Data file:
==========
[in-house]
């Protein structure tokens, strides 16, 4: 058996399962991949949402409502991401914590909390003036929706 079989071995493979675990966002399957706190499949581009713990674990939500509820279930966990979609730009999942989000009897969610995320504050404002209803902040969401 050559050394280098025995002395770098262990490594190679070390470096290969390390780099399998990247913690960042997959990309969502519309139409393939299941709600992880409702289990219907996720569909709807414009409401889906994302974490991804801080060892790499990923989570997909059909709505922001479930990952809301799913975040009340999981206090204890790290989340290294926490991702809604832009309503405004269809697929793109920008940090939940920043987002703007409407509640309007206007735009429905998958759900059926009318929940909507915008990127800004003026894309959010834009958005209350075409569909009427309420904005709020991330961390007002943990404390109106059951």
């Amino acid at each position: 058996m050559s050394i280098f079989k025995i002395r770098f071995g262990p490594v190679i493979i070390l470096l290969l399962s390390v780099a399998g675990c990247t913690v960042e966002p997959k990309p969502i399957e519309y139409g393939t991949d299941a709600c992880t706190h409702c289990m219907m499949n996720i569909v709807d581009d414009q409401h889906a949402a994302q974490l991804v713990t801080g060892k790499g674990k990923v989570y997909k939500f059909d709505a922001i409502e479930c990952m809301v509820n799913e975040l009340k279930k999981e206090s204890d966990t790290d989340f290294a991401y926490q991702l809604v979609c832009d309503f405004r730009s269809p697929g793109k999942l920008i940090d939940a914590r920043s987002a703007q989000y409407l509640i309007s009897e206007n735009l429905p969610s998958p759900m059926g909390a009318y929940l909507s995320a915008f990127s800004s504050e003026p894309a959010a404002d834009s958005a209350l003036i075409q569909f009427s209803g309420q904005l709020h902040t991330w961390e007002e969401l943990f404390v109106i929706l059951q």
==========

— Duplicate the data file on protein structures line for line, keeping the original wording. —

[in-house]
């Protein structure tokens, strides 16, 4: 058996399962991949949402409502991401914590909390003036929706 079989071995493979675990966002399957706190499949581009713990674990939500509820279930966990979609730009999942989000009897969610995320504050404002209803902040969401 050559050394280098025995002395770098262990490594190679070390470096290969390390780099399998990247913690960042997959990309969502519309139409393939299941709600992880409702289990219907996720569909709807414009409401889906994302974490991804801080060892790499990923989570997909059909709505922001479930990952809301799913975040009340999981206090204890790290989340290294926490991702809604832009309503405004269809697929793109920008940090939940920043987002703007409407509640309007206007735009429905998958759900059926009318929940909507915008990127800004003026894309959010834009958005209350075409569909009427309420904005709020991330961390007002943990404390109106059951």
């Amino acid at each position: 058996m050559s050394i280098f079989k025995i002395r770098f071995g262990p490594v190679i493979i070390l470096l290969l399962s390390v780099a399998g675990c990247t913690v960042e966002p997959k990309p969502i399957e519309y139409g393939t991949d299941a709600c992880t706190h409702c289990m219907m499949n996720i569909v709807d581009d414009q409401h889906a949402a994302q974490l991804v713990t801080g060892k790499g674990k990923v989570y997909k939500f059909d709505a922001i409502e479930c990952m809301v509820n799913e975040l009340k279930k999981e206090s204890d966990t790290d989340f290294a991401y926490q991702l809604v979609c832009d309503f405004r730009s269809p697929g793109k999942l920008i940090d939940a914590r920043s987002a703007q989000y409407l509640i309007s009897e206007n735009l429905p969610s998958p759900m059926g909390a009318y929940l909507s995320a915008f990127s800004s504050e003026p894309a959010a404002d834009s958005a209350l003036i075409q569909f009427s209803g309420q904005l709020h902040t991330w961390e007002e969401l943990f404390v109106i929706l059951q």